Aspirin related platelet reactivity as a determinant of ten year survival in high risk non-ST segment elevation myocardial infarction (NSTEMI) patients

Nazish Khan, Mamas A. Mamas, Alexandra Moss, Diana A. Gorog, Peter Nightingale, Angel Armesilla, Andrew Smallwood, Shahzad Munir, Saib Khogali, Ben Wrigley, James M. Cotton

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Abstract

Aspirin, the most commonly prescribed antiplatelet agent in clinical practice, forms a cornerstone of management in patients with established cardiovascular disease (CVD). The clinical efficacy and safety of aspirin when prescribed for secondary prevention is supported by a robust evidence base demonstrating a 24% reduction in mortality and a 25% reduction in serious adverse events without any increase in bleeding complications in the context of an acute myocardial infarction [ 1 ]. Nevertheless, numerous studies have shown that the antiplatelet effect of aspirin is not uniform and is often sub-optimal in a sizable proportion of patients [ 2 , 3 ]. Inadequate platelet inhibition following the administration of aspirin is associated with recurrent cardiovascular events and adverse outcomes in patients with coronary artery disease [ 2 ].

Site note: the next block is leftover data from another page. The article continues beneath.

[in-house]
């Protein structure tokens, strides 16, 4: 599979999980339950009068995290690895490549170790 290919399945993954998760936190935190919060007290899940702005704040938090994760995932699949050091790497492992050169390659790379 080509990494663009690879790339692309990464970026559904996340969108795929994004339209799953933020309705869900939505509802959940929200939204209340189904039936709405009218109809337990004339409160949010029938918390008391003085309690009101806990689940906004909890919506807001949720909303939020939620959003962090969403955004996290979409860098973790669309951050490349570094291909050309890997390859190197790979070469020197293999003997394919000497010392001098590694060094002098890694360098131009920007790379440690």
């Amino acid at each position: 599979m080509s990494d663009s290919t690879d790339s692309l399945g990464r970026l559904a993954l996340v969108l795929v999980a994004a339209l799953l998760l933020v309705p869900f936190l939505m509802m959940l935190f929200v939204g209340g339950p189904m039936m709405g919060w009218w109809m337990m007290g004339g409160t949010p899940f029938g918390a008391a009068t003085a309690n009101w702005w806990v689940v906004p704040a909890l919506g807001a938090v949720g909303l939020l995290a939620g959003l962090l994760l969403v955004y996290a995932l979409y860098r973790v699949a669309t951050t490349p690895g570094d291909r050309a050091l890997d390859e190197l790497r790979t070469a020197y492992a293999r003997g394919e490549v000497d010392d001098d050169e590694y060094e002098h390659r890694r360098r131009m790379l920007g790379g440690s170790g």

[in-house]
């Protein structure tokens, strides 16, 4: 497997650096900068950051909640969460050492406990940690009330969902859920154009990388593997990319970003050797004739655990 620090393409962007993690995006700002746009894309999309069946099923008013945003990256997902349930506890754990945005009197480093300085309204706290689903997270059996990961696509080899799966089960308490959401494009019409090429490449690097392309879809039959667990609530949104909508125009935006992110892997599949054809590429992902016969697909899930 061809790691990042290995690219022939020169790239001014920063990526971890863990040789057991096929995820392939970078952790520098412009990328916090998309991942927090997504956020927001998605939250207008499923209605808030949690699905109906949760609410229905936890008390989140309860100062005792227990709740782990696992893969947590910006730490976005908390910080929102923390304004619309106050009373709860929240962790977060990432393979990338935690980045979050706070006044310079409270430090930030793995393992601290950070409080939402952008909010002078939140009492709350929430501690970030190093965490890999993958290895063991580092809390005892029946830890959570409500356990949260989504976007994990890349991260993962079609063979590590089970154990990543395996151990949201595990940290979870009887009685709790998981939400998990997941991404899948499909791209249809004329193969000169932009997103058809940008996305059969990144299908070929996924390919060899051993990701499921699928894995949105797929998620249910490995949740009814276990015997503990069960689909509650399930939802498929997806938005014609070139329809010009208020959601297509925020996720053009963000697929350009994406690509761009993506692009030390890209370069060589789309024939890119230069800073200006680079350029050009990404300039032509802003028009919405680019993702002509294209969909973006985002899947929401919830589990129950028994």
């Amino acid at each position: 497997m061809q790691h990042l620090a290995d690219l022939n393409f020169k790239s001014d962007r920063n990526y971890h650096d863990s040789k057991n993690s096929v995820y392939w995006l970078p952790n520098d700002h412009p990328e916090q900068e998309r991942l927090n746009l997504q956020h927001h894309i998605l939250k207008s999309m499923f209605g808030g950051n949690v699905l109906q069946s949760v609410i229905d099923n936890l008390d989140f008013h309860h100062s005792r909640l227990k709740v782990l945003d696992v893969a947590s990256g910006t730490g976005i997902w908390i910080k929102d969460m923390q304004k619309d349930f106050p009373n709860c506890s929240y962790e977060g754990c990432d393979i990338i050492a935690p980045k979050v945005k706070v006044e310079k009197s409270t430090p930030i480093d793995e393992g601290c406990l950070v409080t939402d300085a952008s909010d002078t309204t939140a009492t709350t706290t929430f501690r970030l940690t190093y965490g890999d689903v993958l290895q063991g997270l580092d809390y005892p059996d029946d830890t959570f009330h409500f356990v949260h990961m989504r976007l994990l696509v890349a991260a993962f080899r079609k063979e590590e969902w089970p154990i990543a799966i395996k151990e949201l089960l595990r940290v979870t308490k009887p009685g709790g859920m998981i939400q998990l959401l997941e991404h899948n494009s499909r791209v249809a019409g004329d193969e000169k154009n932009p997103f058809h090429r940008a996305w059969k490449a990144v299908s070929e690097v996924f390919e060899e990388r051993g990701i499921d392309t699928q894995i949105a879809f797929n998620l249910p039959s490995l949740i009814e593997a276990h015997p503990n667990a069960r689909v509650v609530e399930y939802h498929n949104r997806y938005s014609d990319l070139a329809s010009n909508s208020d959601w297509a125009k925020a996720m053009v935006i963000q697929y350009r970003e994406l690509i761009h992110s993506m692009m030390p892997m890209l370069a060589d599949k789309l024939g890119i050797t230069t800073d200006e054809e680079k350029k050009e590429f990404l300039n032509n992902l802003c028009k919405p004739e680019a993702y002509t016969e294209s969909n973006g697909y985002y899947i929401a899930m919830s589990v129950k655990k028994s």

Original languageEnglish
Pages (from-to)523-525
Number of pages3
JournalThrombosis Research: Vascular Obstruction, Hemorrhage and Hemostasis
Volume196
DOIs
Publication statusPublished - 10 Sept 2020

Keywords

  • Aspirin resistance
  • Mortality
  • NSTEMI

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